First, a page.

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Proc Natl Acad Sci U S A. Jun 2, 2009; 106(22): 9075–9080.
Published online May 18, 2009. doi:  10.1073/pnas.0901507106
PMCID: PMC2683885

Distinct subsets of unmyelinated primary sensory fibers mediate behavioral responses to noxious thermal and mechanical stimuli


Behavioral responses to painful stimuli require peripheral sensory neurons called nociceptors. Electrophysiological studies show that most C-fiber nociceptors are polymodal (i.e., respond to multiple noxious stimulus modalities, such as mechanical and thermal); nevertheless, these stimuli are perceived as distinct. Therefore, it is believed that discrimination among these modalities only occurs at spinal or supraspinal levels of processing. Here, we provide evidence to the contrary. Genetic ablation in adulthood of unmyelinated sensory neurons expressing the G protein-coupled receptor Mrgprd reduces behavioral sensitivity to noxious mechanical stimuli but not to heat or cold stimuli. Conversely, pharmacological ablation of the central branches of TRPV1+ nociceptors, which constitute a nonoverlapping population, selectively abolishes noxious heat pain sensitivity. Combined elimination of both populations yielded an additive phenotype with no additional behavioral deficits, ruling out a redundant contribution of these populations to heat and mechanical pain sensitivity. This double-dissociation suggests that the brain can distinguish different noxious stimulus modalities from the earliest stages of sensory processing.

Keywords: Mrgprd, nociception, TRPV1

Nociceptors are heterogeneous by a variety of molecular criteria (14), but the functional significance of this heterogeneity is unclear. Electrophysiological recordings of unmyelinated primary afferent (C) fibers from dorsal root ganglia (DRG) show that most (>70%) nociceptors are polymodal: they can be activated by multiple types of painful stimuli, such as mechanical or thermal (57). This has led to a prevailing view that the brain's ability to discriminate different noxious stimulus modalities is unlikely attributable to modality-specific primary nociceptor subsets. Rather, it is believed that modality discrimination occurs by the decoding of nociceptor inputs in higher order spinal cord or brain areas (8, 9). A prediction of this hypothesis is that targeted ablation of any single specific nociceptor subpopulation should cause deficits in behavioral responses to noxious stimuli of multiple modalities. Indeed, some previous studies using genetic- or immunotoxin-based methods support this prediction (1012).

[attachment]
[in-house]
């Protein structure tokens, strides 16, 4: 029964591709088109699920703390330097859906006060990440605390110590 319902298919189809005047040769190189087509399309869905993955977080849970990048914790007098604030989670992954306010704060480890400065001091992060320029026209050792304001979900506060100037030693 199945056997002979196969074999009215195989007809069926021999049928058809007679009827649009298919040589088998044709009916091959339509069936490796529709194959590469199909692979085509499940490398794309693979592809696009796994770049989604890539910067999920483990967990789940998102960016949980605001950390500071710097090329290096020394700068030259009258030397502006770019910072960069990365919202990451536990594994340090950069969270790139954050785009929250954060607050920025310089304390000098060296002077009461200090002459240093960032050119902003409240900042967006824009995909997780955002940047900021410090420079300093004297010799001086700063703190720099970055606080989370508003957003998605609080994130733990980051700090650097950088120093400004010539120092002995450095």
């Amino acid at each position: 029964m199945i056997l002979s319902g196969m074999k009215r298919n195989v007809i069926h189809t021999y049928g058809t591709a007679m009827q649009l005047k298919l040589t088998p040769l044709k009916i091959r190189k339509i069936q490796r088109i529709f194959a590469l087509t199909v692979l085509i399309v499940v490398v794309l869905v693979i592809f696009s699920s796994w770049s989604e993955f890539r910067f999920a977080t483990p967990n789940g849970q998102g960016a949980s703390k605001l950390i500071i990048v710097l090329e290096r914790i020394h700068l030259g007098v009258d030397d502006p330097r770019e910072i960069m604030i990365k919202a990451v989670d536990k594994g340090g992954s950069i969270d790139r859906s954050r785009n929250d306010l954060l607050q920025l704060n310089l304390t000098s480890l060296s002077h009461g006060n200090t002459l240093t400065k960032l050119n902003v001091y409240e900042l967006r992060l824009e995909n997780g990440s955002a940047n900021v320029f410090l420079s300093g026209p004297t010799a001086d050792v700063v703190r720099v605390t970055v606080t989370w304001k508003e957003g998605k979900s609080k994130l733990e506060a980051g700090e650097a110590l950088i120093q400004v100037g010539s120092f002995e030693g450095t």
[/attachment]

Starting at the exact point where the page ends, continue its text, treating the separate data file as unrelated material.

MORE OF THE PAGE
A critical issue in such experiments, however, regards the cellular specificity and timing of administration of the markers/reagents used for ablation. For example, if ablation of a population of DRG neurons using a given marker caused deficits in behavioral sensitivity to multiple pain modalities (1012), it could reflect the expression of this marker either in a homogeneous population of polymodal nociceptors or in multiple modality-specific subpopulations. Modality specificity of nociceptor subpopulations could also be difficult to detect if ablation is performed constitutively using markers that, although specific in adulthood, are transiently expressed more broadly during development (13).

We have examined the behavioral consequences of selectively eliminating 2 nonoverlapping subsets of nociceptors, based on their expression of specific receptors, in the adult. Genetic ablation of neurons that express the sensory neuron-specific G protein-coupled receptor Mrgprd (2, 14) caused specific deficits in the behavioral response to noxious mechanical stimuli but not to noxious heat or cold stimuli. Conversely, pharmacological ablation of the central projections of neurons that express the heat-sensitive channel TRPV1 (15) caused a complete loss of heat pain sensitivity, without affecting responses to noxious mechanical or cold stimuli. Combined elimination of both populations yielded an additive phenotype with no further behavioral deficits. These data reveal the existence of distinct subsets of primary sensory neurons that selectively mediate behavioral responses to different noxious stimulus modalities.


Conditional Ablation of Mrgprd+ Nociceptors.

Mrgprd+ afferents exclusively innervate the epidermis and constitute >90% of all nonpeptidergic cutaneous C-fibers (2, 14, 16). These neurons bind isolectin IB4 and terminate in inner lamina II of the spinal cord dorsal horn (4). In vitro, Mrgprd+ neurons exhibit electrophysiological properties characteristic of nociceptors (17) and behave as C-polymodal units in ex vivo recordings (K. K. Rau, S. L. McIlwrath, H. Wang, J. J. Lawson, M. P. Jankowski, M.J.Z., D.J.A., H. R. Koerber, unpublished data).